We suspect driving through the water or over a root or branch tore our brake pipe around here. We were not aware of this at the time causing us to leak brake fluid. Back on the A35, we faced frustrating driving with severe and frequent potholes. When you turn west towards Tsodilo Hills, you will witness an impressive mound rising dramatically out of the flat, flat plains.

Tsodilo Hills UNESCO

Tsodilo Hills is the second UNESCO site on this tour. It is made of three hills the male, female, and child hills rising abruptly from the plains. Anthropologists believe there have been inhabitants including the San for the past 100,000 years. The Batswanans believe the hills have strong spiritual and healing powers.  The male hill has hiking paths and claims to be the highest point in Botswana at 1400 meters above sea level.  We were the first visitors in several months and it took a little more than an hour to clear the overhanging bush on the hiking trail to the top with the guide.

There are over 4,500 rock paintings of the San people found primarily on the female hill.  They have an on-site museum that is one of the better ones in Botswana. The entire area is 10 sq. km and the perimeter is fenced off. One of the most disappointing aspects and a common issue in Botswana are the visitation prices.  They were charging almost $30 per hill with a required guide. For that price, we would have liked to explore the entire area. There was an on-site campsite, but it wasn’t in a condition to stay on (again for the price they were asking).

Tsodilo Hills to Shakawe (81km)

We left our bush camp around 8am before the heat of the day, knowing there was a shower in our foreseeable future, we decided to get in some additional exercise. The road from Tsodilo Hills back to the A35 is a wide flat dirt road, no deep sand, no mud, no water, perfect running conditions for Botswana. First, I drove 10 km ahead and Uwe ran and caught up with the car. When it was my turn, he drove ahead and I ran…

Two very kind and (too drunk for 9am) men asked what I was up to and if I needed a ride. I was in my running clothes, I had my headphones and told them I was exercising. They were baffled and proclaimed they were a lazy culture. I had a laugh and said “no thank you, thanks for the offer” and they went on their way. After about 400 meters, I started to follow leopard spoor that was stamped over our Land Rover’s tread. I am not much of a runner, but I was on full adrenalin mode after that. I got a proper sweat going by the time I met up with Uwe at the car.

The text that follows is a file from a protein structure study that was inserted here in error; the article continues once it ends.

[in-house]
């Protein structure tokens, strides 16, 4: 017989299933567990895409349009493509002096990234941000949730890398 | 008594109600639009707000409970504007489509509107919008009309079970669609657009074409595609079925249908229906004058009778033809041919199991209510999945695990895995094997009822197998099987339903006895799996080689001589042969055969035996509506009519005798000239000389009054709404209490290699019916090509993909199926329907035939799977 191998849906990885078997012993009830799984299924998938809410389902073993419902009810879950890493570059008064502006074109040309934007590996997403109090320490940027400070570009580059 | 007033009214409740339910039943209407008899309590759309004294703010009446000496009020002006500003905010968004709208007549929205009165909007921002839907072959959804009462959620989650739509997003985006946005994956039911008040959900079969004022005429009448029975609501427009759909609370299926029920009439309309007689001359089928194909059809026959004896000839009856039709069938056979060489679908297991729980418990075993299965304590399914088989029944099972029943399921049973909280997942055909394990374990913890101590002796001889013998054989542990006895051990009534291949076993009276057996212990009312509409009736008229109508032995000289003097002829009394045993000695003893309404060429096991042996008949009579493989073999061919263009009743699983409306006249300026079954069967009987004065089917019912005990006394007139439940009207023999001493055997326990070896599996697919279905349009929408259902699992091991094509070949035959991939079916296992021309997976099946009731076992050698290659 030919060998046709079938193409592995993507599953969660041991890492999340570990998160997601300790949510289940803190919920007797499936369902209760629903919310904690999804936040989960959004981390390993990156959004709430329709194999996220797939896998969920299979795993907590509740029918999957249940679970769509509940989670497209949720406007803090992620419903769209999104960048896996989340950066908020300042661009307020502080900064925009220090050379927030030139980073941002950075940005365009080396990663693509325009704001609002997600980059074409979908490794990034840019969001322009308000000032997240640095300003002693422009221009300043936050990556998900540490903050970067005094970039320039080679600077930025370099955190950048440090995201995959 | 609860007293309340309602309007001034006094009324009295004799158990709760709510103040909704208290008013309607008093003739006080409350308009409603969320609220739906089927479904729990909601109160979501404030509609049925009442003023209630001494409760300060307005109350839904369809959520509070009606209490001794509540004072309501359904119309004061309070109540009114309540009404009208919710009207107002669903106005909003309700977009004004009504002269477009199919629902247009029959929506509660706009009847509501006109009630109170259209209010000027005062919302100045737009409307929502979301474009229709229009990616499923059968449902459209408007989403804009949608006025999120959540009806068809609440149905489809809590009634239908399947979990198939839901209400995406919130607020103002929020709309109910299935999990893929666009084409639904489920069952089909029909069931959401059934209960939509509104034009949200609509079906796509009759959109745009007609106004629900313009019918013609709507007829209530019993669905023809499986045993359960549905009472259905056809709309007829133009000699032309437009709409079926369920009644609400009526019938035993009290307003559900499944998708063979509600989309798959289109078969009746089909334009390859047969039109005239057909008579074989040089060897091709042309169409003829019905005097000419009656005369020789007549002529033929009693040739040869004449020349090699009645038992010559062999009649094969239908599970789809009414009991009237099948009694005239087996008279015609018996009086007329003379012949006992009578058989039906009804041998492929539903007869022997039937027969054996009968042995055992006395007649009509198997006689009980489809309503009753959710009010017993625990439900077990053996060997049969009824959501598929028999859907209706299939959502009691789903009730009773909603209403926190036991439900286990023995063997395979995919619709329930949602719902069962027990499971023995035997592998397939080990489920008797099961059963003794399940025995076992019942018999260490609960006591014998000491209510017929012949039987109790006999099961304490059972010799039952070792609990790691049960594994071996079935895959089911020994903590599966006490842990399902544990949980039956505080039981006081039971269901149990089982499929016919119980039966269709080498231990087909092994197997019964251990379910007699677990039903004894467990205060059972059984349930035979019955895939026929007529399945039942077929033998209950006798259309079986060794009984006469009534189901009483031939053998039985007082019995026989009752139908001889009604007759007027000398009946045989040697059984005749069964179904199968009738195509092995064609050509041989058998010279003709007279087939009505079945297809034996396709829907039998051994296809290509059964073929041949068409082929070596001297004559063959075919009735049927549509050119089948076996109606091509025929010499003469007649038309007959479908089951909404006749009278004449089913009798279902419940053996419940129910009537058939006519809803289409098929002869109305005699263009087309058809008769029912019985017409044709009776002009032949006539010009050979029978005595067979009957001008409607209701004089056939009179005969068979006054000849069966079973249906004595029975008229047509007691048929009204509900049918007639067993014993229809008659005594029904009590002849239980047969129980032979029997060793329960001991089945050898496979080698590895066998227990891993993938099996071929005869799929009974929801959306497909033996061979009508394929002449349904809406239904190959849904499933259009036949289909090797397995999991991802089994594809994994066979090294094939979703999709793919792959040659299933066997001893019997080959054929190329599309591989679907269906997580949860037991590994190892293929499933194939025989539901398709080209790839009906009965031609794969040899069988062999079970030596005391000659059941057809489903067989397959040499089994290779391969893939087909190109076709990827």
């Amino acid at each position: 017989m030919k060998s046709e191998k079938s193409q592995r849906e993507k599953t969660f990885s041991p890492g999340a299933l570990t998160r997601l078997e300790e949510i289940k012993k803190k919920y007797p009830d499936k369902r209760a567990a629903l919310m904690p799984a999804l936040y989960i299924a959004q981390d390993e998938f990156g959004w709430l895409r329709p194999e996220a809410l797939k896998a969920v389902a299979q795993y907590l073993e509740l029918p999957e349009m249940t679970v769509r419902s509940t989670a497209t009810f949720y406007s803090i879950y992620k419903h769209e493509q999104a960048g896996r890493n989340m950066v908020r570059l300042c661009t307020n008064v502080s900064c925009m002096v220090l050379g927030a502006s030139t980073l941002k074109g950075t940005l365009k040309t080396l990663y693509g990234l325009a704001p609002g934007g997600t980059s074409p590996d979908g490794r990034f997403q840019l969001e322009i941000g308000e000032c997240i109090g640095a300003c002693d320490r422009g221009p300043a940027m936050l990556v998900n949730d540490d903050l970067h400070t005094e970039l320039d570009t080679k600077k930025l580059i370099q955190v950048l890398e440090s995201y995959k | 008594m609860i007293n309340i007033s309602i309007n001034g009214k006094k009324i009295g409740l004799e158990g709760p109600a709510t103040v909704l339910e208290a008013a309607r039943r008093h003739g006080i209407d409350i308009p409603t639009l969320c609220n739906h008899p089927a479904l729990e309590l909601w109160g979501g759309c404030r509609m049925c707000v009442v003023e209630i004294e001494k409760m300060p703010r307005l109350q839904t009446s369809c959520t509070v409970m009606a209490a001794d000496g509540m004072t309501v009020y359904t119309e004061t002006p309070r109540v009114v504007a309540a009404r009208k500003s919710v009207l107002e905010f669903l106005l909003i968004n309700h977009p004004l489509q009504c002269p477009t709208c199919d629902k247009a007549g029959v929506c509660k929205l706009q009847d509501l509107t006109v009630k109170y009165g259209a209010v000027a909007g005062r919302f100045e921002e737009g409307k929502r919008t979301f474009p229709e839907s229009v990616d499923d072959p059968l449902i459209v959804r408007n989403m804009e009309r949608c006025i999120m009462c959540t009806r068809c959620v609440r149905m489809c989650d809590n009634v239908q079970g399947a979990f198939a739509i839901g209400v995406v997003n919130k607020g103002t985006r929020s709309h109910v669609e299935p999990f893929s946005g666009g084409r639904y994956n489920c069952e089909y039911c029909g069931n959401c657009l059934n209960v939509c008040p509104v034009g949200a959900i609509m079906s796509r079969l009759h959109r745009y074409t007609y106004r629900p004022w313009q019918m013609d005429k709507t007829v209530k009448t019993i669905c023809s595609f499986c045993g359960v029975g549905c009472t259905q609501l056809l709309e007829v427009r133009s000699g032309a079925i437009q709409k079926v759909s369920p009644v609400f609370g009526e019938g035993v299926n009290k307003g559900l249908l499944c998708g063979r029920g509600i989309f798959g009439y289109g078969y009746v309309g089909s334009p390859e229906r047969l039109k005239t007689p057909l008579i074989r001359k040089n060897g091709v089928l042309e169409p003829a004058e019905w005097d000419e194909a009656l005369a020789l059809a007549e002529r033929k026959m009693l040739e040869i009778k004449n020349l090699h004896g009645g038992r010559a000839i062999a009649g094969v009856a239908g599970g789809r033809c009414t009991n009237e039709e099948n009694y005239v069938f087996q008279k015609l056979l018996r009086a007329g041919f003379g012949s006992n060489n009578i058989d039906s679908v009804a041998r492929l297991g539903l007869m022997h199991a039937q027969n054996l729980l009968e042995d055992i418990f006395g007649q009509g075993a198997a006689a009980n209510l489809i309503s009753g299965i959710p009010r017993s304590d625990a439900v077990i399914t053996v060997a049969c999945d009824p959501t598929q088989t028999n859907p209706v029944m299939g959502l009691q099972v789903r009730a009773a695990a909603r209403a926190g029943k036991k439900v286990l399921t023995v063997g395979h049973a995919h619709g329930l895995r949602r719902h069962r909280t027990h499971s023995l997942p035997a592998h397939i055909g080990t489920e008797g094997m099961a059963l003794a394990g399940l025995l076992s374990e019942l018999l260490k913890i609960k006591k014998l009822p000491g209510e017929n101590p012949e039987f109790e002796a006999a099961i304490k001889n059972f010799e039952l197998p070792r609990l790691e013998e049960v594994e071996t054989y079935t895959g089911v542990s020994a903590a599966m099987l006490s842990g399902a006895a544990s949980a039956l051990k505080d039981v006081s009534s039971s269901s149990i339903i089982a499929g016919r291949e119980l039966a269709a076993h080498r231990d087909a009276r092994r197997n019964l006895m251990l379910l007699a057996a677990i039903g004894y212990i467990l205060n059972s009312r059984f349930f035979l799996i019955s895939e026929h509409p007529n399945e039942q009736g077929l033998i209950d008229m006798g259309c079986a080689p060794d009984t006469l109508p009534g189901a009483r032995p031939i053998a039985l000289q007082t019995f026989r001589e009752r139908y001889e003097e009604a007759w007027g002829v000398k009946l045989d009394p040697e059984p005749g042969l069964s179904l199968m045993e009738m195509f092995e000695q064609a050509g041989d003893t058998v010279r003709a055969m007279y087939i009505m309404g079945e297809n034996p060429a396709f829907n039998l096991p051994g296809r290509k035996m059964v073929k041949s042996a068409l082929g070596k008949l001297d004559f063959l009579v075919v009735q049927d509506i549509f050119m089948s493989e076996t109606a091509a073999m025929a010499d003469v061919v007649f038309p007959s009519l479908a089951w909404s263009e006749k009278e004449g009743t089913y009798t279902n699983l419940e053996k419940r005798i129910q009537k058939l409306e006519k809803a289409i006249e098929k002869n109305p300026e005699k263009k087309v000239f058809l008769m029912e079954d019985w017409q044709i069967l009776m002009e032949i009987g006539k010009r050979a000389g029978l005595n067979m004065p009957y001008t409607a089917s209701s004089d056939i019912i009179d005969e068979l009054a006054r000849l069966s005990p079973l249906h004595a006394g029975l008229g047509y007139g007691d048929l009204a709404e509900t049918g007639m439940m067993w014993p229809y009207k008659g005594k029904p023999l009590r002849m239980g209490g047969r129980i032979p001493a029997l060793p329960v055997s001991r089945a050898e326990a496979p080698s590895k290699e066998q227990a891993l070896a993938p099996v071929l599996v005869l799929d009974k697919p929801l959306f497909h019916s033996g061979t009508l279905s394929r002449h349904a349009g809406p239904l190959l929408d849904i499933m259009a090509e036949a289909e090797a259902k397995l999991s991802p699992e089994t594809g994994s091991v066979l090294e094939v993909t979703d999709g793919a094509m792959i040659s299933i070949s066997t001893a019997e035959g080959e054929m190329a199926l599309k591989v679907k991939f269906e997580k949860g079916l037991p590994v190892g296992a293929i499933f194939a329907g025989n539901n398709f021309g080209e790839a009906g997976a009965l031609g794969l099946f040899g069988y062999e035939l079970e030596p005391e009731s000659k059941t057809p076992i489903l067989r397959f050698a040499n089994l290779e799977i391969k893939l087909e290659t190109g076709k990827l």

We continued on the dirt road (no more running after that) and turned left on the A35. This is certainly the worst stretch of this highway. We noticed that our brakes were acting up when the pedal touched the floor and we were still moving. The brake fluid had leaked out during our time in Tsodilo Hills and our brakes were shot. The the last 50+ km drive to Shakawe we had no brakes, driving next to the road to avoid the cavernous potholes. This is the norm on this highway. We rolled into town and guided the Landy to a halt at first petrol station we saw.

The kindness of the Motswanans is unlike any other country we have experienced. They are incredibly helpful and hospitable. This was all over Botswana and evident in the thorough help we received with our torn brake pipe by a local bush mechanic.

Shakawe has two new malls with grocery stores, liquor stores, Ackermans, and possibly a Pep by now. There is clean water access, there are several restaurants, and several camping options.

Drotskys Cabin and Campsite

This stunning property is situated right on the Okavango. We were planning on camping and instead were offered one of the cabins for four days. The owners were extremely welcoming and friendly.  If the name sounds familiar, Eileen Drotsky is a descendent of Martinus Drotsky of Drotsky’s Cavern in the Gcwihaba Caves. Boat rides are available and our cabin was frequented by monkeys and bushbucks, and beware of crocodiles roaming around the property.    The campsites have potable water, electric points and there is working wifi at the lodge. This is a great destination to rest and regroup. 

Krokovango Crocodile Farm

Krokovango is an attraction in the area raising crocodiles in captive for meat and their hides. They offer guided tours, feeding days are Tuesday and Friday and there is a shop on site. We did not go here, so no personal recommendations.

Dijo Deli

A cool coffee shop and restaurant with a small book exchange.*

*Bookstores and book exchanges are a rare find in Botswana. There are several bookstores in Gaborone. Rupert at Eselbe Camp near Nata had a good collection to swop with.

Shakawe to Ngarange (28km)

When crossing the Cubango river, it is best to arrive at the crossing first thing in the morning.   In 2020, the ferry that held six vehicles at a time with one side functioning as the drive on drive off ramp. Have patience, there is a toilet in a small hut, a 5-minute walk from the ferry crossing.  There are people selling sweets, drinks, and Magwinya (fat cakes). They were building the Mohembo Bridge at the time.  The design features four large elephant “tusks” as the bridges support anchors.


We spent several days hanging out on this small, secluded beach property owned by a friend near Narangi.  Stunning sunsets and citrus trees on the property, no crocodile spotings but we were very wary.